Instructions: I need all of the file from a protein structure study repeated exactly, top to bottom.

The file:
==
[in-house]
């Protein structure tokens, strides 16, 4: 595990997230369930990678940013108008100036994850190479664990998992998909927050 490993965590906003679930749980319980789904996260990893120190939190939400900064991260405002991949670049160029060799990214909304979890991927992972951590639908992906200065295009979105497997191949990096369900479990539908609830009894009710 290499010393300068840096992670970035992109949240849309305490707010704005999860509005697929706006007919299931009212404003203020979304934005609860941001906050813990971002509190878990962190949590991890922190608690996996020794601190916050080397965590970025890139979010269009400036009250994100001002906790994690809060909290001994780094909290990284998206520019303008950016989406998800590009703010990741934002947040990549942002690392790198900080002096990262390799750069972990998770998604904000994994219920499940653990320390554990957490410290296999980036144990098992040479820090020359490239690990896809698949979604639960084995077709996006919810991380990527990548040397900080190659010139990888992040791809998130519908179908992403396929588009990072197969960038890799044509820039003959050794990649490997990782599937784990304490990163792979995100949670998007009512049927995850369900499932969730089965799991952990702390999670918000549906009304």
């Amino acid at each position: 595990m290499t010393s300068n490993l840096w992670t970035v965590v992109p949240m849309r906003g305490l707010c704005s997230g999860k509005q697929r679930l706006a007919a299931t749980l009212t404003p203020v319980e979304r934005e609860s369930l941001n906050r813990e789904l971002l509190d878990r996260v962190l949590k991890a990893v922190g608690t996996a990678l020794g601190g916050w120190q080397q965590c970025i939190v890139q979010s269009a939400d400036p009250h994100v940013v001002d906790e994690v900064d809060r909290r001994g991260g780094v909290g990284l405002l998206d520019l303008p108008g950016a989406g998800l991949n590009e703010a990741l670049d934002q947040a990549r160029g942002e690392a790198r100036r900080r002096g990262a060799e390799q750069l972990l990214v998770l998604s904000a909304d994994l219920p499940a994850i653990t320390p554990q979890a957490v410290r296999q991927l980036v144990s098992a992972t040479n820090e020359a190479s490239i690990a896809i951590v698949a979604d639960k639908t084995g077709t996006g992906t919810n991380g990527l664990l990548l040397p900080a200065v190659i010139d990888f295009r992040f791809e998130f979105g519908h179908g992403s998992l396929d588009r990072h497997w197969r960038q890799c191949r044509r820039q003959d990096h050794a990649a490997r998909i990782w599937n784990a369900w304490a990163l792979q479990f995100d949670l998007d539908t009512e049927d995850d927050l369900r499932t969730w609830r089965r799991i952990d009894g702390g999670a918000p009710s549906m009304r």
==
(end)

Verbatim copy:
[in-house]
């Protein structure tokens, strides 16, 4: 595990997230369930990678940013108008100036994850190479664990998992998909927050 490993965590906003679930749980319980789904996260990893120190939190939400900064991260405002991949670049160029060799990214909304979890991927992972951590639908992906200065295009979105497997191949990096369900479990539908609830009894009710 290499010393300068840096992670970035992109949240849309305490707010704005999860509005697929706006007919299931009212404003203020979304934005609860941001906050813990971002509190878990962190949590991890922190608690996996020794601190916050080397965590970025890139979010269009400036009250994100001002906790994690809060909290001994780094909290990284998206520019303008950016989406998800590009703010990741934002947040990549942002690392790198900080002096990262390799750069972990998770998604904000994994219920499940653990320390554990957490410290296999980036144990098992040479820090020359490239690990896809698949979604639960084995077709996006919810991380990527990548040397900080190659010139990888992040791809998130519908179908992403396929588009990072197969960038890799044509820039003959050794990649490997990782599937784990304490990163792979995100949670998007009512049927995850369900499932969730089965799991952990702390999670918000549906009304």
């Amino acid at each position: 595990m290499t010393s300068n490993l840096w992670t970035v965590v992109p949240m849309r906003g305490l707010c704005s997230g999860k509005q697929r679930l706006a007919a299931t749980l009212t404003p203020v319980e979304r934005e609860s369930l941001n906050r813990e789904l971002l509190d878990r996260v962190l949590k991890a990893v922190g608690t996996a990678l020794g601190g916050w120190q080397q965590c970025i939190v890139q979010s269009a939400d400036p009250h994100v940013v001002d906790e994690v900064d809060r909290r001994g991260g780094v909290g990284l405002l998206d520019l303008p108008g950016a989406g998800l991949n590009e703010a990741l670049d934002q947040a990549r160029g942002e690392a790198r100036r900080r002096g990262a060799e390799q750069l972990l990214v998770l998604s904000a909304d994994l219920p499940a994850i653990t320390p554990q979890a957490v410290r296999q991927l980036v144990s098992a992972t040479n820090e020359a190479s490239i690990a896809i951590v698949a979604d639960k639908t084995g077709t996006g992906t919810n991380g990527l664990l990548l040397p900080a200065v190659i010139d990888f295009r992040f791809e998130f979105g519908h179908g992403s998992l396929d588009r990072h497997w197969r960038q890799c191949r044509r820039q003959d990096h050794a990649a490997r998909i990782w599937n784990a369900w304490a990163l792979q479990f995100d949670l998007d539908t009512e049927d995850d927050l369900r499932t969730w609830r089965r799991i952990d009894g702390g999670a918000p009710s549906m009304r």